3D printing can be traced back to the late 1980’s when a patent was filed for stereolithography apparatus, a machine that turns liquid plastic into solid objects. Now, 3D printing is being adopted by transportation companies to lower costs and increase the efficiency of their products. Boeing is using 3D printed components on their 787 Dreamliner commercial aircraft and McLaren is using them to improve their Formula 1 cars.

3D Printing for Boeing

Each Boeing 787 Dreamliner costs $265 million to build, and 144 are built every year. $17 million of the $265 million is used to purchase “strong and lightweight titanium alloy components required to support the carbon fiber fuselage and wings,” according to PCMag.

Norsk Titanium recently announced a purchase order from Boeing for 3D-printed structural components. Boeing and Norsk Titanium worked together for several months to develop the specially designed components and each have passed testing from the Federal Aviation Administration (FAA). Using a 3D printer for these components will save Boeing $3 million every time they build a 787 Dreamliner.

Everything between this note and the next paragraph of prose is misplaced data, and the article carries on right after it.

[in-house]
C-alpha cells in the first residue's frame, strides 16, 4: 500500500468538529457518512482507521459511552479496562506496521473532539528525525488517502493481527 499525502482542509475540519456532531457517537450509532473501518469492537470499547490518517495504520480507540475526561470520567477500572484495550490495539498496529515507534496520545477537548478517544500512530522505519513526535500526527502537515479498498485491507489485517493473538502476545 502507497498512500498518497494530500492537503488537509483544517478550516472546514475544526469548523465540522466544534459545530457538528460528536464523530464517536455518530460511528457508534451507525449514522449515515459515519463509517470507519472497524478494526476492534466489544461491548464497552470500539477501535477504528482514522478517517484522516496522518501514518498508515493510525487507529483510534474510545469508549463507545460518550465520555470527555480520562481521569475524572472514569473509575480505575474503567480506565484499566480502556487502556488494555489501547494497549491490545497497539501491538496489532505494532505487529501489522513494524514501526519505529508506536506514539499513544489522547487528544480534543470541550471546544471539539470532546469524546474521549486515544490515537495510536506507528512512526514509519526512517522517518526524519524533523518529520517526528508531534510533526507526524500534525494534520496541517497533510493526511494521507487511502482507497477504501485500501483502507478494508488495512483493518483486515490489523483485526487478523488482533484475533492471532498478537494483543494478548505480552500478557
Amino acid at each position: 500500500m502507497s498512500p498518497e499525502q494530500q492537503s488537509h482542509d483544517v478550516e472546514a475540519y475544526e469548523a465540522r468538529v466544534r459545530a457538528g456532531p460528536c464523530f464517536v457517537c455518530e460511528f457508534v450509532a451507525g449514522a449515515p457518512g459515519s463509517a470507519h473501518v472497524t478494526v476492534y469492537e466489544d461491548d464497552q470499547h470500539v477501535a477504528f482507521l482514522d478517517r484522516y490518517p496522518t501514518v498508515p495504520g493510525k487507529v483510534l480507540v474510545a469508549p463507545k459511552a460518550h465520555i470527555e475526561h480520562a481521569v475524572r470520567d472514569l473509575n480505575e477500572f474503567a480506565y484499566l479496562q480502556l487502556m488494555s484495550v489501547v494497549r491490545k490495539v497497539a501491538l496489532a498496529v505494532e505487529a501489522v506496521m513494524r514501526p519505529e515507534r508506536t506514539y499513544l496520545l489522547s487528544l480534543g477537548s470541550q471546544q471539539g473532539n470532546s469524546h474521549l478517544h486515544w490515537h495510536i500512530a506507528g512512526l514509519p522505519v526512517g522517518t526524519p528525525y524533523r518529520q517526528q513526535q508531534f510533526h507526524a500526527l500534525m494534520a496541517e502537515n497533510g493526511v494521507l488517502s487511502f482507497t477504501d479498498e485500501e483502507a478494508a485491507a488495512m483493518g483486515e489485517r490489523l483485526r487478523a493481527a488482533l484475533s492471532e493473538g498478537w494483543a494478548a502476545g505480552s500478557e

Boeing is teaming up with Norsk Titanium to produce components for their aircrafts.

3D Printing for Formula 1 Creates Efficiencies

Formula 1 cars are constantly being upgraded and changed to improve their speed and performance. However, each part is specially designed and requires extended amounts of time to produce.


In an effort to improve the efficiency of the process, McLaren has began relying on 3D printers. Recently, a 3D printer used by McLaren produced a rear wing in a week and a half compared to the five weeks it normally requires to build and install. McLaren has already produced over 50 functional parts for their Formula 1 cars on 3D printers.

McLaren’s 3D printing team is developing their parts out of plastic. Once printed, the part is covered in carbon fiber and the plastic on the inside is dissolved. Eventually, McLaren would like to only use carbon fiber to make the process even simpler.

McLaren is printing the parts in its London office. They also bring a 3D printer to the races their cars are competing in. As the technology improves, McLaren would like to have a 3D printer in their pit stop to produce parts as needed throughout the race.

3D printers are allowing companies to be more experimental with their products. They can purchase their own printers, hire their own team and focus on improving their products with less worry about making a mistake. This versatility will help companies release products faster and improve their trial and error process.

[More: MIT Invents Material Light as Styrofoam, but 10 Times Strong Than Steel]





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